By Dr Ciara Breathnach, Department of History.
I was delighted when our Lightning Session on Irish women social justice, migration and the city, 1850-1980 was accepted at the 17th The Berkshire Conference on the History of Women, Genders, and Sexualities. It was hosted by Hofstra University in Hempstead, NY on June 1-4, 2017. Big Berkshire is also affectionately known as Big Berks or Berks, it runs triennially and has become somewhat of a rite of passage for scholars of women’s history. Its role in maintaining a vibrant scholarly debate on feminist history and as a platform for keeping a feminist agenda to the fore in modern America cannot be understated. Berks is also where seminal works in gender and LGBTQ studies were first articulated by eminent scholars such as Professors Gerda Lerner, Joan Wallach Scott and Judith Butler, to mention but a few.
It was my great pleasure to co-convene with Dr Sarah-Anne Buckley, NUIG a panel of seven speakers, all of whom are actively engaged in exciting new work on aspects of Irish women’s history both in Ireland and in the migratory context. Dr Deirdre Cooper-Owens, CUNY, chaired the session and moderated the post-paper discussion.
The theme of the conference was Difficult Conversations: Thinking and Talking About Women, Genders, and Sexualities Inside and Outside the Academy. Our panel was in the Social Justice, Migration and the City track.
Most post-Famine Irish immigrants emanated from rural areas so the city posed many spatial, socio-economic and cultural challenges. In this panel, we used the experiences of Irish women in a variety of cityscapes – from London, to Liverpool, New York, Boston, New Orleans and Dublin – to question the ways in which urban spaces affected identity, behaviour and cultural values. To begin, Dr Laura D. Kelley, Tulane University, Dr Sarah-Anne Buckley, Dr Leanne McCormick, Dr Elaine Farrell and I all discussed case studies of Irish immigrant survival or failure in the urban environment through an exploration of household survival strategies, deviancy, medical engagement and institutional reliance. The final two papers problematized how the city came to signify two elements of sexual liberation. Dr Laura Kelly, University of Strathclyde, outlined an element of her research on how external influences and migration affected attitudes towards reproductive knowledge in Dublin in the 1970s; while Dr Jennifer Redmond, Maynooth University, examined the dynamics of migration through the lens of crisis pregnancy.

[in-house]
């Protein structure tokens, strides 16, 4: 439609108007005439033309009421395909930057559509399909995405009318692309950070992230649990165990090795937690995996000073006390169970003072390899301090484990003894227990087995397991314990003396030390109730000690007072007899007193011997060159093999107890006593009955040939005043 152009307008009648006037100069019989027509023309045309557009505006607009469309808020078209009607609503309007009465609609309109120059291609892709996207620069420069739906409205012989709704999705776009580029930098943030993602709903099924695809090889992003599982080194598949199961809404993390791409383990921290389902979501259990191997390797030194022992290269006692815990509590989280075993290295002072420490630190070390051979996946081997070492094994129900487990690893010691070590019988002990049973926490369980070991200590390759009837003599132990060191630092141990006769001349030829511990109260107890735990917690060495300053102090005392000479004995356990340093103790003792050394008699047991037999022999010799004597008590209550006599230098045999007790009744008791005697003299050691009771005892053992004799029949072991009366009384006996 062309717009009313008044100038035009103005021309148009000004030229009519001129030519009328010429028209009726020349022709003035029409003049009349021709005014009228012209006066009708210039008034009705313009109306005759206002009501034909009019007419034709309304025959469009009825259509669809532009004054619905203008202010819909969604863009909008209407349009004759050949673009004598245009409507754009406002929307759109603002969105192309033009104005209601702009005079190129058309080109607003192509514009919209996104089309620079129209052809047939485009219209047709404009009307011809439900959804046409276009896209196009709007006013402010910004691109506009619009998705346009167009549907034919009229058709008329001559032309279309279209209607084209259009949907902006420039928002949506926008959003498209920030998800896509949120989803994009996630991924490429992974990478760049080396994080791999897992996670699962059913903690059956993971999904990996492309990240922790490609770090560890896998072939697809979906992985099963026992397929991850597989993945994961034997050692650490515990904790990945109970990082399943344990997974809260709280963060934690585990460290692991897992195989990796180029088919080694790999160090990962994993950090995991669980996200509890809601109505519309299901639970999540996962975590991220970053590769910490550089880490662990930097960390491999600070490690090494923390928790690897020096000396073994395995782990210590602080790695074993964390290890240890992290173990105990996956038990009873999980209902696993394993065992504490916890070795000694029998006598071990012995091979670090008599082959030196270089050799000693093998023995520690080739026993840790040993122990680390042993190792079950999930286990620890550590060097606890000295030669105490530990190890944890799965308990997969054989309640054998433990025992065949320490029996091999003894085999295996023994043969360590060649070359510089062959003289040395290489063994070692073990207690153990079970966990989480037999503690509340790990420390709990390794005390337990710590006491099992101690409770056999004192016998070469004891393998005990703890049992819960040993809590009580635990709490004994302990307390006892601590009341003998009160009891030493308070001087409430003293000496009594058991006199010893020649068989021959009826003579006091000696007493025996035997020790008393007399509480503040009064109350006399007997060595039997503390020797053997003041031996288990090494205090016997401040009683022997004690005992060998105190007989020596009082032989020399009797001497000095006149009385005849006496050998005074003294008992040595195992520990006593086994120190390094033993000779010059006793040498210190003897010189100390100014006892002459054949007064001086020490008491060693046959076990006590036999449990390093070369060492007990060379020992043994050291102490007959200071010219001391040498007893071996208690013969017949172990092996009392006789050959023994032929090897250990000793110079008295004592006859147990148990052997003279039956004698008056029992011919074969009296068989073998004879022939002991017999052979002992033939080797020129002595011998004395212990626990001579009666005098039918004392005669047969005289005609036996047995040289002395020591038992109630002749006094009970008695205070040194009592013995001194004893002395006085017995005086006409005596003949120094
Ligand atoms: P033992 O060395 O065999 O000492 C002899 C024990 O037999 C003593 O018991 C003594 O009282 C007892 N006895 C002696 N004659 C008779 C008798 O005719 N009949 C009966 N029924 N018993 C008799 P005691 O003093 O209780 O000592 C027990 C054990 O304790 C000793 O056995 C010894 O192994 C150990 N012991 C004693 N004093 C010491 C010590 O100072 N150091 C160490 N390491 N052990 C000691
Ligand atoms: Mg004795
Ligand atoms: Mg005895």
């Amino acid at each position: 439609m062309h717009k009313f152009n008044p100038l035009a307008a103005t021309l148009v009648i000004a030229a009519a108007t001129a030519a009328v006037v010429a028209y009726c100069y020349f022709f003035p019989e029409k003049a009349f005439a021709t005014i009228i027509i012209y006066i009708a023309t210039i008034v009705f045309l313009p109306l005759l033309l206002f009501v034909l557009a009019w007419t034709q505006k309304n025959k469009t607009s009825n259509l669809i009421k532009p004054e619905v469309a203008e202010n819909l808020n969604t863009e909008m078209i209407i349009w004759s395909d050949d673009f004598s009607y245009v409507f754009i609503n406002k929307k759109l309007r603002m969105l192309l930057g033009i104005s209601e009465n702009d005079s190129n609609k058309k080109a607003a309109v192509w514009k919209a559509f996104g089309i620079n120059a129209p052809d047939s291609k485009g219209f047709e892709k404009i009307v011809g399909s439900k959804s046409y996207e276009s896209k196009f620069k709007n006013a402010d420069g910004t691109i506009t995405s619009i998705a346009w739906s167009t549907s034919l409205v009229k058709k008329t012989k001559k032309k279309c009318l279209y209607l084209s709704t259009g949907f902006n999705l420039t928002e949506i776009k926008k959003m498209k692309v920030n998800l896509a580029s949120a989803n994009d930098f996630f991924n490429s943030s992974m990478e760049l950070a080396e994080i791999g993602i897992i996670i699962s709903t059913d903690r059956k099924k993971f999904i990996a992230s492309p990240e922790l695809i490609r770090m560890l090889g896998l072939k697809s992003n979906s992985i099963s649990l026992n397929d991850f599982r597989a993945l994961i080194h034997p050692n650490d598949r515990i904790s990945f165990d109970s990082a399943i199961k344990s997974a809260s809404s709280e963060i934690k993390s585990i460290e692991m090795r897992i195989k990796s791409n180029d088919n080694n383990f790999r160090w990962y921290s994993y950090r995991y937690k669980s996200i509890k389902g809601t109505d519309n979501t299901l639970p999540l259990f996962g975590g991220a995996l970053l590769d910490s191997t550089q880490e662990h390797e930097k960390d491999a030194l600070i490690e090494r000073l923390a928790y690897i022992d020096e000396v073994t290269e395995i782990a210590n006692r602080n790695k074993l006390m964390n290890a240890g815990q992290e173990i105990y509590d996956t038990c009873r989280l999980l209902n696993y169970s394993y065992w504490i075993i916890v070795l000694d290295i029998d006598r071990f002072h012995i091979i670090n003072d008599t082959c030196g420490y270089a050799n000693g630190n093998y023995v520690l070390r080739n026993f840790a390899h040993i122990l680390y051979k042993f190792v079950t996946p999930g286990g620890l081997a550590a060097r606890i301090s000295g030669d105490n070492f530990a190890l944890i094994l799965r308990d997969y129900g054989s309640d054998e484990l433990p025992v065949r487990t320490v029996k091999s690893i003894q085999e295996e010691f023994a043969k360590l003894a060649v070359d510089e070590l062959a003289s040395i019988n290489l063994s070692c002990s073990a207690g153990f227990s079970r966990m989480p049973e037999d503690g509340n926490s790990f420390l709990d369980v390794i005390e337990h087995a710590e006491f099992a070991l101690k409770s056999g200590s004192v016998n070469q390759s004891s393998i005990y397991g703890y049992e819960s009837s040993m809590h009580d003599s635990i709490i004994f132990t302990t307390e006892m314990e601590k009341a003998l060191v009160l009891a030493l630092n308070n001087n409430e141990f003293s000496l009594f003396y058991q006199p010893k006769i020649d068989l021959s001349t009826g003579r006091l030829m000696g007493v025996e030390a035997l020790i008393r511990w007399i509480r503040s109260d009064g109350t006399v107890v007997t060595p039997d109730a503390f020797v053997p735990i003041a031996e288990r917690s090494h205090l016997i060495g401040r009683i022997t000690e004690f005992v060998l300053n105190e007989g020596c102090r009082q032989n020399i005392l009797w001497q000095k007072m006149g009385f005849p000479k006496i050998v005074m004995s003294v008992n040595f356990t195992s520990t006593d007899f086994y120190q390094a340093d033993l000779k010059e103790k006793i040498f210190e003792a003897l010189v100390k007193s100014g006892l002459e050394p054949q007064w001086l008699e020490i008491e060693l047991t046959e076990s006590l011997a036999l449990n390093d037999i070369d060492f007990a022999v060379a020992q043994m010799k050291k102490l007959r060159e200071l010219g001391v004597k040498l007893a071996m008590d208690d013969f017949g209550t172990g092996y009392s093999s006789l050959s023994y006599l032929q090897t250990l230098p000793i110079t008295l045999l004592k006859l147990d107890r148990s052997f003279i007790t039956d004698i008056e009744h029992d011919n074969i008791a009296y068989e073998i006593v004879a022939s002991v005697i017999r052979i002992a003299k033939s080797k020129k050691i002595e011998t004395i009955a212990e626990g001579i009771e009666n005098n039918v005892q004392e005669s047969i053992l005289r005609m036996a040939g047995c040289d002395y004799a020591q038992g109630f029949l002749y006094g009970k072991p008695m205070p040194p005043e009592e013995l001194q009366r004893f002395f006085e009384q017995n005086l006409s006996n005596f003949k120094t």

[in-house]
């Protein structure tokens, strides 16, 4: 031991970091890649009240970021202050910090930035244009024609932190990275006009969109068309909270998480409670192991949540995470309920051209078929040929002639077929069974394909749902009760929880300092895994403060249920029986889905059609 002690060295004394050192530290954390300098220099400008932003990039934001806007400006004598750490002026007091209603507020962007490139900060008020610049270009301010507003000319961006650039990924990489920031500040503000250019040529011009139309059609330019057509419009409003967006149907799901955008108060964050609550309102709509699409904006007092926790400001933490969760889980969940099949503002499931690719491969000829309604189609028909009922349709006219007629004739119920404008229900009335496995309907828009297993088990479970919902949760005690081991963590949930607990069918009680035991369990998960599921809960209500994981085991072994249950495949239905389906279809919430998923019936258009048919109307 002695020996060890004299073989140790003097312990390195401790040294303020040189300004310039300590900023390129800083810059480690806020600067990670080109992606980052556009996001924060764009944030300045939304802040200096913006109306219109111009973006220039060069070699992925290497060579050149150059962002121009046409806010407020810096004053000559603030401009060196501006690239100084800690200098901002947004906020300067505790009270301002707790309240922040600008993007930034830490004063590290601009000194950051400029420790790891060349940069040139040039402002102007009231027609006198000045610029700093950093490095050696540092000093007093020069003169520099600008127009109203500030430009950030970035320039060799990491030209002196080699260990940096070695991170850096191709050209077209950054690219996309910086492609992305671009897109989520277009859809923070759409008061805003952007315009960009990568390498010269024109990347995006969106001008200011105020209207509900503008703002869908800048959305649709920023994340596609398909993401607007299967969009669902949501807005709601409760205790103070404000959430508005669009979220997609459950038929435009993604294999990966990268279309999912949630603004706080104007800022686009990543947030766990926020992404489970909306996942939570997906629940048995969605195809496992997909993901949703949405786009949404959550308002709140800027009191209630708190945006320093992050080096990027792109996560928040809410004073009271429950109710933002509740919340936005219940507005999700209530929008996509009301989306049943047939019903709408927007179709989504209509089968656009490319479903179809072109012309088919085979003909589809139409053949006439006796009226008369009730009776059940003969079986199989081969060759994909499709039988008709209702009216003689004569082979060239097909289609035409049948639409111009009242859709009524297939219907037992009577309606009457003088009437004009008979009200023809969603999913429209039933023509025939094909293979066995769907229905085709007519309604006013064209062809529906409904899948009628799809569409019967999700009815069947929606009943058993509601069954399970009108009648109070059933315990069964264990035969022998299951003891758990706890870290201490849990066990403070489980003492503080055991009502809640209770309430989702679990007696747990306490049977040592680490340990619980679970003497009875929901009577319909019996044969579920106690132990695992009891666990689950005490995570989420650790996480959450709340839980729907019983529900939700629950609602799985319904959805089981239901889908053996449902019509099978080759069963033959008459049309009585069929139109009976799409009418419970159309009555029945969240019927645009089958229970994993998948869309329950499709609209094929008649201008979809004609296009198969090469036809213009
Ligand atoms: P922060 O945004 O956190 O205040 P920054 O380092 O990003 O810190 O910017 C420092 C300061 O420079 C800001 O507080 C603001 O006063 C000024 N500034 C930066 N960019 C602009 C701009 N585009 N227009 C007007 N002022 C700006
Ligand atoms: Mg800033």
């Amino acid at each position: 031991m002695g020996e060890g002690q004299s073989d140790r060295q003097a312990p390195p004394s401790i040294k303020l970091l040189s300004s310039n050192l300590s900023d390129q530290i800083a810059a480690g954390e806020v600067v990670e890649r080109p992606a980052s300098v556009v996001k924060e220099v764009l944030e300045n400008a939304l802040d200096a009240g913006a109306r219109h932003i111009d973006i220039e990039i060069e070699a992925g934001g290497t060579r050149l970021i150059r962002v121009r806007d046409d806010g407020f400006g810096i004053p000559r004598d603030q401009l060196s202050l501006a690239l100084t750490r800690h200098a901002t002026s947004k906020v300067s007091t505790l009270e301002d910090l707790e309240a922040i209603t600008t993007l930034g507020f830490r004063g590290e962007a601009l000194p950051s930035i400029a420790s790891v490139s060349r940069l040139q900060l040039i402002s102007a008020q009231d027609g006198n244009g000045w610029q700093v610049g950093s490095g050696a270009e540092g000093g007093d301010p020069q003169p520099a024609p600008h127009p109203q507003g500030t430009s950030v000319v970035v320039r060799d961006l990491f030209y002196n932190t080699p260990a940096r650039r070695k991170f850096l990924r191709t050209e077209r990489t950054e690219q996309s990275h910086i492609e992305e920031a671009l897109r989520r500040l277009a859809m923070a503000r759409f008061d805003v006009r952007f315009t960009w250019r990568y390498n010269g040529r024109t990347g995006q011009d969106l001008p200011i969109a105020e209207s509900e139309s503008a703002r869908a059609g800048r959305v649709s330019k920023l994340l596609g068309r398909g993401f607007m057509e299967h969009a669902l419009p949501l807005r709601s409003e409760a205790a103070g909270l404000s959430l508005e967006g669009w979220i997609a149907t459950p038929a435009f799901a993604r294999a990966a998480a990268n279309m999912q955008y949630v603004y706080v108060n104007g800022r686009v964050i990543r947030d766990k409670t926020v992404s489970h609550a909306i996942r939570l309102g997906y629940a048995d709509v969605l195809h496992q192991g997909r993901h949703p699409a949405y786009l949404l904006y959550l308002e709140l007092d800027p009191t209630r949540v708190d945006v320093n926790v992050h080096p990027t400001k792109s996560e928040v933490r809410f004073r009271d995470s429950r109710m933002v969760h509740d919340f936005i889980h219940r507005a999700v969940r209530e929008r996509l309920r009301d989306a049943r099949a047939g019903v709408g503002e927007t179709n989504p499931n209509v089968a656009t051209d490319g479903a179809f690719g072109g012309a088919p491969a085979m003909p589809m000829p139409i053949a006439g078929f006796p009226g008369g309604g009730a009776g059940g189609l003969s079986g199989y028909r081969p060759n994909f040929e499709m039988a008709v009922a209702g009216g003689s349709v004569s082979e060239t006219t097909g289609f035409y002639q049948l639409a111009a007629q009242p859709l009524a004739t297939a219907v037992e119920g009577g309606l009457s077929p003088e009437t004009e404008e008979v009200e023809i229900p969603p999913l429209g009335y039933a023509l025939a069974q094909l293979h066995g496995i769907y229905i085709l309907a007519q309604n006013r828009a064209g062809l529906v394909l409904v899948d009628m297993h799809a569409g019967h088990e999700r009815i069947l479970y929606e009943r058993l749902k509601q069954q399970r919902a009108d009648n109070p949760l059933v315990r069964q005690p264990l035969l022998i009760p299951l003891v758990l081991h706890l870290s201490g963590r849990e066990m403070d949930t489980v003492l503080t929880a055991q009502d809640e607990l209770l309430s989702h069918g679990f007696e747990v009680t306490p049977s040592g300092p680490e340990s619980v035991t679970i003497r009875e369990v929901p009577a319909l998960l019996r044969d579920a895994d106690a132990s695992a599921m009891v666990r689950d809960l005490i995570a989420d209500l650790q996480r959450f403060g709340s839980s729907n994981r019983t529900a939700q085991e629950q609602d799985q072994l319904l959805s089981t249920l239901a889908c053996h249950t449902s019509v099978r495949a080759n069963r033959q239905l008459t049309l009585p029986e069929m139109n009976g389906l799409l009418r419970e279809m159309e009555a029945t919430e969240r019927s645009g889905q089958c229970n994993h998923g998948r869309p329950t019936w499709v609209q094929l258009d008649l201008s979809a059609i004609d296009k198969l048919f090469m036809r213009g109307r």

It was a real privilege to attend Big Berks, we met and engaged with a range of scholars involved in cutting-edge feminist history and activism. The conference concludes with a Prom-style dance, which was also tremendous fun. Here’s to 2020.